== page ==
My time as Mr. Sheffield on The Nanny was a wonderful time and we did do a Nanny reunion show as a special on Lifetime. I’m not sure whether there is much point in trying to re-create something so special that existed at a particular time and place in all our lives. But you never know….perhaps : The Nanny – The Musical!!! 🙂

Mitt freundlichen Grüßen,

Charles Shaughnessy review GAME SHOW at New Theatre in Kansas City!

The time is right for New Theatre’s risk-taking ‘Game Show’

The Kansas City Star

When Richard Carrothers decided he wanted to stage “Game Show,” a process that began in earnest about two years ago, he knew he needed a cast that was nimble, adaptable and quick.
Because “Game Show” isn’t like other plays you’ve seen at the New Theatre — or anywhere, for that matter.
The piece by Jeffrey Finn and Bob Walton, which originally ran off-Broadway 11 years ago, is really two shows occupying the same slice of time and space.
There’s a “live” TV broadcast, in which actual theatergoers are invited onstage to participate in a quiz show, and actors operating real cameras are capturing images that are shown on big screens on either side of the proscenium.
And then there’s the play itself: a backstage satire depicting cutthroat network politics in which the debonair host, Troy Richards, gradually discovers that he has been set up in an elaborate plot to get him off the show.
Carrothers built a unique supporting cast around his guest star, British-born Charles Shaughnessy, who exudes effortless, David Niven-style charm as he interacts with theatergoers as Troy.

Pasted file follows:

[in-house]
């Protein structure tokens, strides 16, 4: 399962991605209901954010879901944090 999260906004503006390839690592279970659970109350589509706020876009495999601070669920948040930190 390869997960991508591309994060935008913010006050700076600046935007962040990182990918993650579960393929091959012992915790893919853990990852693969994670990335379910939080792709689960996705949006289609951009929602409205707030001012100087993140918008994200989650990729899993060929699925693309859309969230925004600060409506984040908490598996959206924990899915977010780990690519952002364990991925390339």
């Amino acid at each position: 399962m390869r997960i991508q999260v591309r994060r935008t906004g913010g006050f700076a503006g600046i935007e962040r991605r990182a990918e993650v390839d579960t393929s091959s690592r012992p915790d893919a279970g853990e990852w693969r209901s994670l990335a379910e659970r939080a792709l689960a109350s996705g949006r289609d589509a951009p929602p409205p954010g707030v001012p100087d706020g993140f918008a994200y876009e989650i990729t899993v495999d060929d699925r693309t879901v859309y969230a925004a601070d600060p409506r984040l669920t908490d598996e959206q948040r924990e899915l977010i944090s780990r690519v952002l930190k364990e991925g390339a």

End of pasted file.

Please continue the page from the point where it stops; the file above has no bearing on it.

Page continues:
Carrothers assembled a group of Kansas City veterans as well as a couple of Chicago actors with improv backgrounds, all of whom had one thing in common: They could go with the flow. “Game Show” is scripted up to a point, but much of the entertainment is found in the unscripted moments when actors relate to real people from the audience.
“It’s going to be a different show every night, depending on the mood of the audience and how much wine they’ve had,” Shaughnessy said one afternoon during a rehearsal break.
Shaughnessy said he has never done improv, and he has never appeared on a game show, but you’d never guess it by watching him work in this production. He and his fellow actors form an ensemble of equally crucial components and share the stage with ease.
“I’ve never done a show like this,” said Shaughnessy, a veteran of film and television, perhaps remembered best for a regular role on “The Nanny.” “It reminds me a bit of English pantomime. This is really quite fascinating.
“You’re doing a play about a game show while filming the game show and broadcasting it to the audience. But the whole thing is a play that takes you behind the scenes. It’s a fascinating Russian-doll show — a show within a show within a show. It’s like Pirandello — wheels within wheels.”
Odd as it may seem to invoke the name of Italian dramatist Luigi Pirandello in discussing a show at a dinner theater, it actually is appropriate. Pirandello, who won the Nobel Prize for literature in 1934, wrote “tragedies” that are considered forerunners of theater of the absurd. He is best known for a play hardly anyone has seen — “Six Characters in Search of an Author,” in which characters from an unfinished play wander into a rehearsal and implore the director to finish their story.
In short, Pirandello made it OK for playwrights to free themselves from the restrictions of conventional storytelling, to break the “fourth wall” by allowing characters to speak directly to the audience and candidly acknowledging the artifice of theater.